Senator says CII strengthening Taliban’s narrative

Published March 19, 2014
Senator Farhatullah Babar. — File photo
Senator Farhatullah Babar. — File photo

ISLAMABAD: Senator Farhatullah Babar addressed a round table conference titled ‘Media, Extremism and Islamic Narrative’, organised by a think-tank, Islamabad Debates, and an NGO, Insaf Network Pakistan, on Tuesday.

Mr Babar said that, unfortunately, the Council of Islamic Ideology (CII) has been strengthening the narrative of the Taliban.

“In 1978, the CII recommended that Pakistan should have ‘Kalma Tayyaba’ on its national flag, and then the Mujahideen borrowed that idea,” he said.

“Today, there is a section of the media which is controlled by the militants. Maulana Fazlullah started the trend, and now there are over 50 publications of the militants. Moreover, the militants have started threatening the media persons, but the state has failed to provide them with protection,” he said.

“Now, it has become a battle of the narratives, but we have left the narrative of Islam upon the clerics. The CII recommended that the DNA should not be considered as primary evidence in rape cases and child marriages should be allowed, but unfortunately the reaction of the civil society was not as strong as it should have been,” he said.

Mr Babar said that sometimes the media plays a role in increasing extremism. He cited the example of how the number of casualties during the Lal Masjid operation, in 2007, was exaggerated by the media.

Senator Afrasiab Khattak, who was the moderator of the dialogue, said that the people of East Pakistan played a major role in the Pakistan movement and they also resisted against the martial laws.

Chairperson Islamabad Debates, Sajjad Bukhari, said: “The media, willingly or unwillingly, played its role in increasing extremism, by sensitising the issues. However, there are a number of journalists who have sacrificed their lives, after refusing to follow the instructions of extremists.”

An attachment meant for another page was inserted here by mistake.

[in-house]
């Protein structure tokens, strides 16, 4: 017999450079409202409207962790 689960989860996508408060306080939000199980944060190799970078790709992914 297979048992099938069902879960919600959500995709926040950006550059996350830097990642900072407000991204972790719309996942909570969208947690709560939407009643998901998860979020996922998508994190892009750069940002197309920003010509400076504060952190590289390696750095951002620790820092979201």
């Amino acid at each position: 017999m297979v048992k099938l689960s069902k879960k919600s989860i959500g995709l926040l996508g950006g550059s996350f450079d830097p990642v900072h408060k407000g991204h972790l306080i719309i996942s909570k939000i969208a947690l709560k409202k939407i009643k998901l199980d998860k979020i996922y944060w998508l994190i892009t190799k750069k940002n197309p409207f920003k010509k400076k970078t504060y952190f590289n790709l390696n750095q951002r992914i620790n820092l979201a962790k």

“Because of the wrong policies of the state, extremism has increased to such an extent that it has become a threat to the existence of the country,” he said.

Journalist Mazhar Abbas said that although people did not vote for religious parties, these parties still outsmarted the liberal parties by playing their cards right.

“1973 Constitution is a brain child of the PPP, but the religious parties hijacked it and claimed that they have made it. Liberal political parties always looked for consensus, but the religious parties never compromised on their demands,” he said.

“Media tried to convince politicians that they should not repeat what they did in East Pakistan, but the politicians ignored all of the suggestions. Today, the news channels have become infotainment channels,” he added.

Journalist Raza Rumi said that more than 12 years have passed, but a proper code of ethics has not been devised for the electronic media, and if there is any, it is not being implemented.

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